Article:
For this church:
Hucknall St Peter
The site of the church in 1880 was a field, land which was donated by the Jackson family. From this point southwards there was no development on the north side of Watnall Road.
The original church of St Peter built in 1892 was a single-celled red brick structure, built in the neo-Gothic style of the 13th century with paired lancet windows in the side walls and lower south (liturgical west) elevation and oculi surrounded by decorative blue brick outlining in the higher south elevation. The east (liturgical south) wall has five stepped lancet windows. The side walls have shallow, brick buttresses. The architect was Robert Clarke of Nottingham.
There is a projecting porch to the south (liturgical west) side and a schoolroom to the north (liturgical east) added at some point between 1899 and 1914 (see Plans).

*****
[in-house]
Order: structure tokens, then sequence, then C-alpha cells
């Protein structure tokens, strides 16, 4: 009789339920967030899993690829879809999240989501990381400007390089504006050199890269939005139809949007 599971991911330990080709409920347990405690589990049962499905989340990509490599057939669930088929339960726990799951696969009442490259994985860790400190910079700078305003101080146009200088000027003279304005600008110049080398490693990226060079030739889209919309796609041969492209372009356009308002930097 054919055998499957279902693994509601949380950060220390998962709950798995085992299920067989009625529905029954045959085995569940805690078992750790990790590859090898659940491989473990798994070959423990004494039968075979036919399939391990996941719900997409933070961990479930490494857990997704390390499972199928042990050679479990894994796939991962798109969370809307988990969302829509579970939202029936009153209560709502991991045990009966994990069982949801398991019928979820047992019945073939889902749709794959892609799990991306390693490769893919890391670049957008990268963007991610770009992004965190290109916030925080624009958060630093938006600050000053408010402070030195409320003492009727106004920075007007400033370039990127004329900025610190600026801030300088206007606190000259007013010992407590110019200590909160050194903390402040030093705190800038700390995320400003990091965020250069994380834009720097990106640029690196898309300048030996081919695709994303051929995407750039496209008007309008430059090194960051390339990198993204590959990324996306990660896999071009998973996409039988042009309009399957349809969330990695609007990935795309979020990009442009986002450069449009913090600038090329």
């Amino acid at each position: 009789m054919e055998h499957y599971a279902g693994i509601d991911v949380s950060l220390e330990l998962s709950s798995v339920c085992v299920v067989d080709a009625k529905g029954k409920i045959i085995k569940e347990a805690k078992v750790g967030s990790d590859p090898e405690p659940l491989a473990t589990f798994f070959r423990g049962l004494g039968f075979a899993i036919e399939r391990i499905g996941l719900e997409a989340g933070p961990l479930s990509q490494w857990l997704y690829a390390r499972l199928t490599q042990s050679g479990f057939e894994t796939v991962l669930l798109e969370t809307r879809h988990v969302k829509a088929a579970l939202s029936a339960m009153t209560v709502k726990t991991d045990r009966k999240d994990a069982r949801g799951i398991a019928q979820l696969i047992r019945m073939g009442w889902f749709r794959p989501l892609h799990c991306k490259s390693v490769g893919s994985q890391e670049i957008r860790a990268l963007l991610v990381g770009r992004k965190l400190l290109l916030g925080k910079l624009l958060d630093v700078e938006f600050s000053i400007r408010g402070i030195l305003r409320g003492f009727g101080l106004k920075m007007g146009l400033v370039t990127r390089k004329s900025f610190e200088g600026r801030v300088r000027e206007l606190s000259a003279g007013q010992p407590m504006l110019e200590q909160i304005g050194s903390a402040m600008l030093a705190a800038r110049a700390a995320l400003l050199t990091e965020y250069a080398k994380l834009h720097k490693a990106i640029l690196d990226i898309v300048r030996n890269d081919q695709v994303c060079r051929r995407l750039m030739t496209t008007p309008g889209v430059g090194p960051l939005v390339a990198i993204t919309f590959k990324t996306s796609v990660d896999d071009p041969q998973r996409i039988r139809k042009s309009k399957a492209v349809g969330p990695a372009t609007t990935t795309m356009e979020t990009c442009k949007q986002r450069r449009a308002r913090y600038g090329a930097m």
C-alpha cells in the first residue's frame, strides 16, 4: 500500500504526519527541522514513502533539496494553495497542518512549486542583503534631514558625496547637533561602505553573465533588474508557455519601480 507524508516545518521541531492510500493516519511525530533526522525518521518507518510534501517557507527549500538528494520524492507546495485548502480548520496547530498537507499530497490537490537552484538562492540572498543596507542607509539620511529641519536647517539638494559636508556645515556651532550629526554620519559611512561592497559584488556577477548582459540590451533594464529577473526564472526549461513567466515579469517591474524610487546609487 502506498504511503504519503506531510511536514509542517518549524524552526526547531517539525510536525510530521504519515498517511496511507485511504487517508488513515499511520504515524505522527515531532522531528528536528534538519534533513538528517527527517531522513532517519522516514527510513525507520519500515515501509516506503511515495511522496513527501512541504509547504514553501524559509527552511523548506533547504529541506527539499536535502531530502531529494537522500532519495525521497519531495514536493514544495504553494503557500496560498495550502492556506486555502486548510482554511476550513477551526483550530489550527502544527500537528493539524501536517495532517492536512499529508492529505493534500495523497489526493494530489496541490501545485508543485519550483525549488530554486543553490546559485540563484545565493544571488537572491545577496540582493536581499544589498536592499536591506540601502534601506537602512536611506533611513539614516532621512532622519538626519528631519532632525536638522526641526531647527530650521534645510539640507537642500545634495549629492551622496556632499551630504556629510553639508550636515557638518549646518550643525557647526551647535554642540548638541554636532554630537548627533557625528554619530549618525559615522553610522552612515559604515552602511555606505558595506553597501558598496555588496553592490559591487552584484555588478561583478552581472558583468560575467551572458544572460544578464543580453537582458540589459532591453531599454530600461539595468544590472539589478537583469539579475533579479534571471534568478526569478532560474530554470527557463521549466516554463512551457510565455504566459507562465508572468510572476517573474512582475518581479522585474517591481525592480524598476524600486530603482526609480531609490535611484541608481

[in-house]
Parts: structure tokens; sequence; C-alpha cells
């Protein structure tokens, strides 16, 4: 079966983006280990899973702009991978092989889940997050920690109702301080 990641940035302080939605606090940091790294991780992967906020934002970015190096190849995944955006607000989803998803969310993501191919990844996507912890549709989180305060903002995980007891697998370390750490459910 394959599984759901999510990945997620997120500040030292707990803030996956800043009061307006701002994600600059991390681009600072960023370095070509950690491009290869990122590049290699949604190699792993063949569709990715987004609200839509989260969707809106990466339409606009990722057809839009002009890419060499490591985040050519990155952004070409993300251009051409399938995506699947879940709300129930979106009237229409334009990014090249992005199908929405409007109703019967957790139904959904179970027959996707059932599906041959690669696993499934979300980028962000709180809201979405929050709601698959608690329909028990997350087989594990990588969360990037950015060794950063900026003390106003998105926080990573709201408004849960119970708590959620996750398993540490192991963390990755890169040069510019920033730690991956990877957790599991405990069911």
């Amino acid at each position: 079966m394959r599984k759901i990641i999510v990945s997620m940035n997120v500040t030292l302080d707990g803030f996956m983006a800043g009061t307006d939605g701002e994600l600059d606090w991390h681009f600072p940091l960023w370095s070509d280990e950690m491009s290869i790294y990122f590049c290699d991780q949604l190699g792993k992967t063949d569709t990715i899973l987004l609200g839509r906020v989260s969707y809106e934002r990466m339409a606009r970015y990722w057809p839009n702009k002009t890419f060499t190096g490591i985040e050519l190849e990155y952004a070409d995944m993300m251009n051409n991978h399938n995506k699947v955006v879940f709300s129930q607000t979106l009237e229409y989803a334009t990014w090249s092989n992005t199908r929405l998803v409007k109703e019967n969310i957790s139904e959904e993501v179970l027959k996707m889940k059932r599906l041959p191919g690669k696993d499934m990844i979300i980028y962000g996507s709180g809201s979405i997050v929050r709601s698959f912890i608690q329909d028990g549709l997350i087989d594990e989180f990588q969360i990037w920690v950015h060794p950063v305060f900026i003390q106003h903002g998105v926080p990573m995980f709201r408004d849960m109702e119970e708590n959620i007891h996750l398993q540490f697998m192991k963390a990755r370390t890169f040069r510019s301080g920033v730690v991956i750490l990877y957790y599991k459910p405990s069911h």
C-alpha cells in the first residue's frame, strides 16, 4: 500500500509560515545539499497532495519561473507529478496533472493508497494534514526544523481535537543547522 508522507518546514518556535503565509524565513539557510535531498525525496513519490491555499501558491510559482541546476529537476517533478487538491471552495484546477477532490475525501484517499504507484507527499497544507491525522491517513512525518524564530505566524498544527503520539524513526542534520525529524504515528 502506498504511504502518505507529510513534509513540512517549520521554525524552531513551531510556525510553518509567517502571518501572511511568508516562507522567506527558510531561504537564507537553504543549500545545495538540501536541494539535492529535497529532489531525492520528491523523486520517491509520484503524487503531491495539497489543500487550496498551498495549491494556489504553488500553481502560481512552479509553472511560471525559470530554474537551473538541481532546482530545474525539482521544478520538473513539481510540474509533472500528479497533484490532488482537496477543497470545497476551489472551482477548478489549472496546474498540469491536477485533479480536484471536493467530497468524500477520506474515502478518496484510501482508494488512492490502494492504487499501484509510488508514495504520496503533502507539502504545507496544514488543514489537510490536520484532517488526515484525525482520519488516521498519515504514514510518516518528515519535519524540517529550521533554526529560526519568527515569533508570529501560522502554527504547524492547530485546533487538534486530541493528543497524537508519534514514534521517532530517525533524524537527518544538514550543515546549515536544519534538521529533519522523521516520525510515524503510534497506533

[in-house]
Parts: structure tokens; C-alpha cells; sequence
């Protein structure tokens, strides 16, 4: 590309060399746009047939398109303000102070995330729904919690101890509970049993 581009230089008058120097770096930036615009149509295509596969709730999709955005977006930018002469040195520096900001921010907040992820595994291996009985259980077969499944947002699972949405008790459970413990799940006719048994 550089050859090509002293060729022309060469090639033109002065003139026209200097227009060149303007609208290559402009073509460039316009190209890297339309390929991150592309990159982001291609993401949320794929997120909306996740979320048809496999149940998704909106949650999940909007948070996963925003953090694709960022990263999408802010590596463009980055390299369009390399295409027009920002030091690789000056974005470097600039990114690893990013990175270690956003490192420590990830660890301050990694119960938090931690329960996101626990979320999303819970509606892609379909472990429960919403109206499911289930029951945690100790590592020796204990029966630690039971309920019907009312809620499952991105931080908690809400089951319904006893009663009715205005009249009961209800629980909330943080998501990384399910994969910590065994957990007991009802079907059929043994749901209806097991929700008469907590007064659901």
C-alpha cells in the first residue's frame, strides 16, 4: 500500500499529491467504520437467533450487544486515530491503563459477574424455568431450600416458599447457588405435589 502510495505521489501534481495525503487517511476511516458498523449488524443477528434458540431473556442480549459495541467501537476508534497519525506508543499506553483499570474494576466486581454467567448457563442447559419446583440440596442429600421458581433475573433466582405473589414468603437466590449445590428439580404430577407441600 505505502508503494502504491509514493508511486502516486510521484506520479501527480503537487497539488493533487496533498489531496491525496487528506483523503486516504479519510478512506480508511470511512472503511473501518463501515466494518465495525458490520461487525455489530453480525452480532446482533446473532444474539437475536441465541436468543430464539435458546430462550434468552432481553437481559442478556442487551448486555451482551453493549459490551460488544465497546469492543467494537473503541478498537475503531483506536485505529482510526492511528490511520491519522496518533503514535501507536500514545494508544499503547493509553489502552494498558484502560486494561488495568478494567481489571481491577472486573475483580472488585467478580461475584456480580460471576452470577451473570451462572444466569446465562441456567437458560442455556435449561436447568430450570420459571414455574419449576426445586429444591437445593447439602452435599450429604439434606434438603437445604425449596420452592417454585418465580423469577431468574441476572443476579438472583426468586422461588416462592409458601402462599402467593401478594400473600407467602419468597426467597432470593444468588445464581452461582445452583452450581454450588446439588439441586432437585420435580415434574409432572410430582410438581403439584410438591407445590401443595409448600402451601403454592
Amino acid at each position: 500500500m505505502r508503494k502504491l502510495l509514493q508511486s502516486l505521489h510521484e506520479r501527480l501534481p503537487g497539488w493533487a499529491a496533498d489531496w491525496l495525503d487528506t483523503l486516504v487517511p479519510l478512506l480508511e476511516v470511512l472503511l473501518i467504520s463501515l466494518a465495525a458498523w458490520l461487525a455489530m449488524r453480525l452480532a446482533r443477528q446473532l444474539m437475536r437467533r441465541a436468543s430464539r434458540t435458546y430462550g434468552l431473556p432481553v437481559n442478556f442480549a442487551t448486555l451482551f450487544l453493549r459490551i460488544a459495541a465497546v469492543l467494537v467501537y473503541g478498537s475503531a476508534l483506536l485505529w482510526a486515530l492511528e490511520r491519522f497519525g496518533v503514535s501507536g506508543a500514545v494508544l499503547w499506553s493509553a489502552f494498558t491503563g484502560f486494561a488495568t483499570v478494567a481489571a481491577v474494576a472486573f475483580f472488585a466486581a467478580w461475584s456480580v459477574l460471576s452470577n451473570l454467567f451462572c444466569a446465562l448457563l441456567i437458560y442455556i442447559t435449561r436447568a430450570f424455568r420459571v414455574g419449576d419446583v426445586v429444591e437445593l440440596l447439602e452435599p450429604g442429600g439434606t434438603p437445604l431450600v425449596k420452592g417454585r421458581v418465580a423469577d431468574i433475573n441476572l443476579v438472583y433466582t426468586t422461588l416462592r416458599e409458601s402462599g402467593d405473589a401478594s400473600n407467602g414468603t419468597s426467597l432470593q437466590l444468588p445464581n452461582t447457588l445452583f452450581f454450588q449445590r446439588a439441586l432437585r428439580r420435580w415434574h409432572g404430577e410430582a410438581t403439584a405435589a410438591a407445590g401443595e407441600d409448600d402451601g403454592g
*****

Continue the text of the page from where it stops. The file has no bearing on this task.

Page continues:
Timbers and roofs
Excavations and potential for survival of below-ground archaeology
No known archaeological excavation has been undertaken at this church.
The entire building was constructed anew around 1890 on the site of a field which had no previous known use, though probably formed part of the land owned by The Club flour mill. A rectangular area defines the building plot with no churchyard but simple, hard access paths immediately surrounding the walls.
The overall potential for the survival of below-ground archaeology is considered to be LOW comprising almost exclusively construction evidence from c.1890. There is an UNKNOWN potential for earlier stratigraphy relating to the site prior to its use as a church, but no such use is known.